American scientists representing the University of Miami, drew attention to the process of accumulation of magma under the shield volcano Mauna Loa in Hawaii. As Nature writes, dangerous processes take place under the largest volcano on our planet.
Scientists analyzed data collected by GPS stations and geodetic radar and found that from 2014 to 2020, about 0.11 cubic kilometers of magma hit the dike-like body, which is located south of the caldera at a depth of about 2.5 – 3 km. At the same time, processes have been observed beneath the Mauna Loa volcano that have not been recorded before.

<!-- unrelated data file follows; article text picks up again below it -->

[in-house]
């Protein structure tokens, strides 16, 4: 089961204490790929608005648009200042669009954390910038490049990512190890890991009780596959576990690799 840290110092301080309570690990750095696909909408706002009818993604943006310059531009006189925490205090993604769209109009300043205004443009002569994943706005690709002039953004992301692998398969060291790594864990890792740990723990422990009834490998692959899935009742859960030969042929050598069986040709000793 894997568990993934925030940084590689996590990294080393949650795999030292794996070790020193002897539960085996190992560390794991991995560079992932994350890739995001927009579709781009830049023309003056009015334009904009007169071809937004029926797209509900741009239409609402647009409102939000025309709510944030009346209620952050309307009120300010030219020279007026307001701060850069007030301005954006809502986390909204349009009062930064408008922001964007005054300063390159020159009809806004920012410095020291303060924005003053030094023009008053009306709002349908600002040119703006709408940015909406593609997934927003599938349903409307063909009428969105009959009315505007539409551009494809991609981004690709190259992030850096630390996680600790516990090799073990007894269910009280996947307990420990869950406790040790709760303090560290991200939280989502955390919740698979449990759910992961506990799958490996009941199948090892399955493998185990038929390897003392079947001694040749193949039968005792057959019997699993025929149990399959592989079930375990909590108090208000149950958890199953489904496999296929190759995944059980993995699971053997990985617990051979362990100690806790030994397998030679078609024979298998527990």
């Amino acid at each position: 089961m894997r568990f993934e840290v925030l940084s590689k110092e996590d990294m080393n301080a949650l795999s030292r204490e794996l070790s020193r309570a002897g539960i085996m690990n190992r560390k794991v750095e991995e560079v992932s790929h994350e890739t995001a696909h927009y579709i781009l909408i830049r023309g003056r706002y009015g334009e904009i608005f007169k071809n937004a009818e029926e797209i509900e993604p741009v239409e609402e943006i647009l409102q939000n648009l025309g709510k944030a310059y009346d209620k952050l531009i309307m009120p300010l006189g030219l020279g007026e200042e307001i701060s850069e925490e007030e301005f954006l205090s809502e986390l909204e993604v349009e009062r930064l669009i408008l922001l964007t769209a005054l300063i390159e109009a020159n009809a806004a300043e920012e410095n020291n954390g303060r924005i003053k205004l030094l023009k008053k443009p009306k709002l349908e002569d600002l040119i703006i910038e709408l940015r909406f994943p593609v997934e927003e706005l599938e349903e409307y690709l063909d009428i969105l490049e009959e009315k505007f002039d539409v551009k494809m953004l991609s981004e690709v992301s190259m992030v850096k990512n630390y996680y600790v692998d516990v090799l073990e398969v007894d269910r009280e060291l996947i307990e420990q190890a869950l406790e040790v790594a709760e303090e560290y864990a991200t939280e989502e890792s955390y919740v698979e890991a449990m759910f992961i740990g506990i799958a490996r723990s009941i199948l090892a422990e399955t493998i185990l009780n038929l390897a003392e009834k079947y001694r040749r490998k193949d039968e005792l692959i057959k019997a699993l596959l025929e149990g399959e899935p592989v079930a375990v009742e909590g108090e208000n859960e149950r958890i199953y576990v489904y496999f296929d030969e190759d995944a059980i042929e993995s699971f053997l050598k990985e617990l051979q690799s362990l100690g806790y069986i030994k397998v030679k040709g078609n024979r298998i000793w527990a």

“We have detected a displacement of the earth’s surface near the eastern flank of the largest volcano – the displacement occurs here along a horizontal fault. Considering the fact that there is no displacement under the western flank, there is a high probability of an earthquake followed by a catastrophic eruption,” say researchers from the United States.
The Mauna Loa volcano, considered the largest on the planet, erupted in 1984 and 1950. In both cases, the eruptions were preceded by earthquakes – in 1950 the tremors occurred three days before the volcanic event, and in 1984 five months before. It is too early to tell when the volcano will wake up next, but scientists believe it could happen in the foreseeable future.